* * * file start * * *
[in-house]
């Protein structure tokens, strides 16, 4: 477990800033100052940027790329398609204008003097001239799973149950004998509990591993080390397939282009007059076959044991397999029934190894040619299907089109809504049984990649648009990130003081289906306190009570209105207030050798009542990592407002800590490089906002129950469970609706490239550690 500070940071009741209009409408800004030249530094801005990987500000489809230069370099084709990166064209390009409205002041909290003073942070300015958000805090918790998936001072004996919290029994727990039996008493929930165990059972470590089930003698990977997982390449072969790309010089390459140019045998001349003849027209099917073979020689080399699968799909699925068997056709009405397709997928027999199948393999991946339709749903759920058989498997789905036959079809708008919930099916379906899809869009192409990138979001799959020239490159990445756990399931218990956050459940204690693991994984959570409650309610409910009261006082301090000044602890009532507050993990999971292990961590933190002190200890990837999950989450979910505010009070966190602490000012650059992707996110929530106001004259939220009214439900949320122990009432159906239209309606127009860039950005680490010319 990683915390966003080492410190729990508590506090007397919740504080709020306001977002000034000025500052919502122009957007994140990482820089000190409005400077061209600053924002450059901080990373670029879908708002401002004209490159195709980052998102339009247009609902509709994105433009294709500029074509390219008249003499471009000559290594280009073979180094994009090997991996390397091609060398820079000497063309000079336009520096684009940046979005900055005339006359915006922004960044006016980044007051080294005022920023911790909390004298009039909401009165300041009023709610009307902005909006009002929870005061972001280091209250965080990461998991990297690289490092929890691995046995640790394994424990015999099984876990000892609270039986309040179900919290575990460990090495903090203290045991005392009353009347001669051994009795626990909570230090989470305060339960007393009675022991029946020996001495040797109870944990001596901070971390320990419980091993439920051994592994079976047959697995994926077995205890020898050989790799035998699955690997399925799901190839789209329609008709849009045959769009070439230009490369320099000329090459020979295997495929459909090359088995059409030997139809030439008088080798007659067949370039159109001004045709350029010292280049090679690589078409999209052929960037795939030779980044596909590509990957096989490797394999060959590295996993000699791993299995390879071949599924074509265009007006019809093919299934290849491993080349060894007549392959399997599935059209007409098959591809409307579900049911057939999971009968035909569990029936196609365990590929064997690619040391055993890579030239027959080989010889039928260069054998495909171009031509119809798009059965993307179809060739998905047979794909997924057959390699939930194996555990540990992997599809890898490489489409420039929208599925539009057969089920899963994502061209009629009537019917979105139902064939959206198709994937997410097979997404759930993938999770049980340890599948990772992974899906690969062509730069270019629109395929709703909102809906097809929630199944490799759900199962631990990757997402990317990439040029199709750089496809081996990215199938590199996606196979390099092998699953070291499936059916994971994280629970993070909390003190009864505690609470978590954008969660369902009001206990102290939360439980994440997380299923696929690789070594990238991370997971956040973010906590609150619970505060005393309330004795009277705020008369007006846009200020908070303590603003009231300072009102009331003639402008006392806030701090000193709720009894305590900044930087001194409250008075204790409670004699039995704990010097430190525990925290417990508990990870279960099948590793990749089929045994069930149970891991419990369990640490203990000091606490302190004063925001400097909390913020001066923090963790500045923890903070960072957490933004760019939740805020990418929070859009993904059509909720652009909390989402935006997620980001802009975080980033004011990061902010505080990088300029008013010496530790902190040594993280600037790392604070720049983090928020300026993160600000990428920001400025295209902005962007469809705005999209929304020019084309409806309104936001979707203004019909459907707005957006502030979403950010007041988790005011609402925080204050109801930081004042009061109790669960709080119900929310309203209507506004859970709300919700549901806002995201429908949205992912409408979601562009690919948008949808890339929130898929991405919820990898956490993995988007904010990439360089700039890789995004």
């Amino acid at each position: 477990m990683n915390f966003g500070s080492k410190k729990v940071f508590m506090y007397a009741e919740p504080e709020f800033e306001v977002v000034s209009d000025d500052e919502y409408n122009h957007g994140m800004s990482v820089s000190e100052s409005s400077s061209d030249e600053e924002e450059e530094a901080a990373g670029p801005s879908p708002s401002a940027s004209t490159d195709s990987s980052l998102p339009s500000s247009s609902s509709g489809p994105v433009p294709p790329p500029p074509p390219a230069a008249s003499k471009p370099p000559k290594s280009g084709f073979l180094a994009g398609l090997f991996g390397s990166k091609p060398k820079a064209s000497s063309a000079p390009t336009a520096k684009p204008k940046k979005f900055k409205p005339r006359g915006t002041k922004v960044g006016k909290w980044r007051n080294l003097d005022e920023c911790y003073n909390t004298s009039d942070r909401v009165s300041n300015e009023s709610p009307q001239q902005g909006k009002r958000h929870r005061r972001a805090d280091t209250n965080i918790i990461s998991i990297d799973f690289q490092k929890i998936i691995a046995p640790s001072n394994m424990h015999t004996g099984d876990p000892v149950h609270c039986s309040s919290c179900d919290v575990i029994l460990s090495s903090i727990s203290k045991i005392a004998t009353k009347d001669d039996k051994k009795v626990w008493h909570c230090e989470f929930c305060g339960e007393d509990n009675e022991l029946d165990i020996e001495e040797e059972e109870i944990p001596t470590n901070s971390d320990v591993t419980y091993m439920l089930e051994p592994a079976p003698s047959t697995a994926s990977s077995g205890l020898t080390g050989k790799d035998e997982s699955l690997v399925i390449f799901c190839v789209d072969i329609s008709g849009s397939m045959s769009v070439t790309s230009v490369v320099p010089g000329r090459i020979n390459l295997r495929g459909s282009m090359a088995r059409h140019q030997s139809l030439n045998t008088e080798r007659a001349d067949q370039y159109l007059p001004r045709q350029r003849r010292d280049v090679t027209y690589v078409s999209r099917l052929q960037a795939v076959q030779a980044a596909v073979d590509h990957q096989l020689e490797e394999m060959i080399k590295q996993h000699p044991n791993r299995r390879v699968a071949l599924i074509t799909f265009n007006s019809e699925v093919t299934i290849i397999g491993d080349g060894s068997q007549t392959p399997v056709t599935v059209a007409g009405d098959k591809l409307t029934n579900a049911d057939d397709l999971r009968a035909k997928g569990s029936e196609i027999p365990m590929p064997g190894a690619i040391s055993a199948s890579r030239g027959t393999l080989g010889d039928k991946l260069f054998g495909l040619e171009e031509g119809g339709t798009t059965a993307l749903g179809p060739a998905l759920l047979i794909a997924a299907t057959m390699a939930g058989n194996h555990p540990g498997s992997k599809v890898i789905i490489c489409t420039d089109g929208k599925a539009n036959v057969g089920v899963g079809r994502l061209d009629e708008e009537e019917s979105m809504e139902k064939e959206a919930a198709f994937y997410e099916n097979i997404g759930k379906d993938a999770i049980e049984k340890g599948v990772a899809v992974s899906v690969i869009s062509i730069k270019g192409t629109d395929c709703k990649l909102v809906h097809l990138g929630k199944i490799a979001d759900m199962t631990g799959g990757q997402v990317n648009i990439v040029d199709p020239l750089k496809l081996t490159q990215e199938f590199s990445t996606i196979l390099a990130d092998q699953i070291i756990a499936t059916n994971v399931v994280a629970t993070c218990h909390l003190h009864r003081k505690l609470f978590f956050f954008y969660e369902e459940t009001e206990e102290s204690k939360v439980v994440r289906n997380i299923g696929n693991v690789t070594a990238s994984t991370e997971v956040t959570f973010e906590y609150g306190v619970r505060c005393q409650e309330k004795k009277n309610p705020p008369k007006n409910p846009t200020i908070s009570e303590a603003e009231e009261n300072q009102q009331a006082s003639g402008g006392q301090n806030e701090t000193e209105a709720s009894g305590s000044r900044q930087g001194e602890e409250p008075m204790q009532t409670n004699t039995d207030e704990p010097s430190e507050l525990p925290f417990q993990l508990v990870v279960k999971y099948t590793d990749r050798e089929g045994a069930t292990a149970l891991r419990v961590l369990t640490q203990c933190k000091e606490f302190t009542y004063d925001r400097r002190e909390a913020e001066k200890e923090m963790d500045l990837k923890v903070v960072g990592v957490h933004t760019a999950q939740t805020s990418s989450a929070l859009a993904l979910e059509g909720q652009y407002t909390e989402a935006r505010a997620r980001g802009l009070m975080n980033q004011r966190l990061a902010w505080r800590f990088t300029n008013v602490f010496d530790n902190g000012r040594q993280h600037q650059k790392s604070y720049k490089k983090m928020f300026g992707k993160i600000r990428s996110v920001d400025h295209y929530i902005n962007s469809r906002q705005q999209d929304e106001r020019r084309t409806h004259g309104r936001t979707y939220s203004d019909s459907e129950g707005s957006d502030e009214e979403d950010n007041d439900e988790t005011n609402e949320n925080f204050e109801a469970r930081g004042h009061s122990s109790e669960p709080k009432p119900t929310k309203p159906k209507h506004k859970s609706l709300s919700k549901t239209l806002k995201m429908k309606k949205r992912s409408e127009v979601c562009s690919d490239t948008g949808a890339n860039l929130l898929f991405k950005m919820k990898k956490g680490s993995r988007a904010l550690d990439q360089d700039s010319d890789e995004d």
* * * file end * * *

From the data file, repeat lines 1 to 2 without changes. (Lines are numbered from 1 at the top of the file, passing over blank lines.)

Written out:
[in-house]
């Protein structure tokens, strides 16, 4: 477990800033100052940027790329398609204008003097001239799973149950004998509990591993080390397939282009007059076959044991397999029934190894040619299907089109809504049984990649648009990130003081289906306190009570209105207030050798009542990592407002800590490089906002129950469970609706490239550690 500070940071009741209009409408800004030249530094801005990987500000489809230069370099084709990166064209390009409205002041909290003073942070300015958000805090918790998936001072004996919290029994727990039996008493929930165990059972470590089930003698990977997982390449072969790309010089390459140019045998001349003849027209099917073979020689080399699968799909699925068997056709009405397709997928027999199948393999991946339709749903759920058989498997789905036959079809708008919930099916379906899809869009192409990138979001799959020239490159990445756990399931218990956050459940204690693991994984959570409650309610409910009261006082301090000044602890009532507050993990999971292990961590933190002190200890990837999950989450979910505010009070966190602490000012650059992707996110929530106001004259939220009214439900949320122990009432159906239209309606127009860039950005680490010319 990683915390966003080492410190729990508590506090007397919740504080709020306001977002000034000025500052919502122009957007994140990482820089000190409005400077061209600053924002450059901080990373670029879908708002401002004209490159195709980052998102339009247009609902509709994105433009294709500029074509390219008249003499471009000559290594280009073979180094994009090997991996390397091609060398820079000497063309000079336009520096684009940046979005900055005339006359915006922004960044006016980044007051080294005022920023911790909390004298009039909401009165300041009023709610009307902005909006009002929870005061972001280091209250965080990461998991990297690289490092929890691995046995640790394994424990015999099984876990000892609270039986309040179900919290575990460990090495903090203290045991005392009353009347001669051994009795626990909570230090989470305060339960007393009675022991029946020996001495040797109870944990001596901070971390320990419980091993439920051994592994079976047959697995994926077995205890020898050989790799035998699955690997399925799901190839789209329609008709849009045959769009070439230009490369320099000329090459020979295997495929459909090359088995059409030997139809030439008088080798007659067949370039159109001004045709350029010292280049090679690589078409999209052929960037795939030779980044596909590509990957096989490797394999060959590295996993000699791993299995390879071949599924074509265009007006019809093919299934290849491993080349060894007549392959399997599935059209007409098959591809409307579900049911057939999971009968035909569990029936196609365990590929064997690619040391055993890579030239027959080989010889039928260069054998495909171009031509119809798009059965993307179809060739998905047979794909997924057959390699939930194996555990540990992997599809890898490489489409420039929208599925539009057969089920899963994502061209009629009537019917979105139902064939959206198709994937997410097979997404759930993938999770049980340890599948990772992974899906690969062509730069270019629109395929709703909102809906097809929630199944490799759900199962631990990757997402990317990439040029199709750089496809081996990215199938590199996606196979390099092998699953070291499936059916994971994280629970993070909390003190009864505690609470978590954008969660369902009001206990102290939360439980994440997380299923696929690789070594990238991370997971956040973010906590609150619970505060005393309330004795009277705020008369007006846009200020908070303590603003009231300072009102009331003639402008006392806030701090000193709720009894305590900044930087001194409250008075204790409670004699039995704990010097430190525990925290417990508990990870279960099948590793990749089929045994069930149970891991419990369990640490203990000091606490302190004063925001400097909390913020001066923090963790500045923890903070960072957490933004760019939740805020990418929070859009993904059509909720652009909390989402935006997620980001802009975080980033004011990061902010505080990088300029008013010496530790902190040594993280600037790392604070720049983090928020300026993160600000990428920001400025295209902005962007469809705005999209929304020019084309409806309104936001979707203004019909459907707005957006502030979403950010007041988790005011609402925080204050109801930081004042009061109790669960709080119900929310309203209507506004859970709300919700549901806002995201429908949205992912409408979601562009690919948008949808890339929130898929991405919820990898956490993995988007904010990439360089700039890789995004």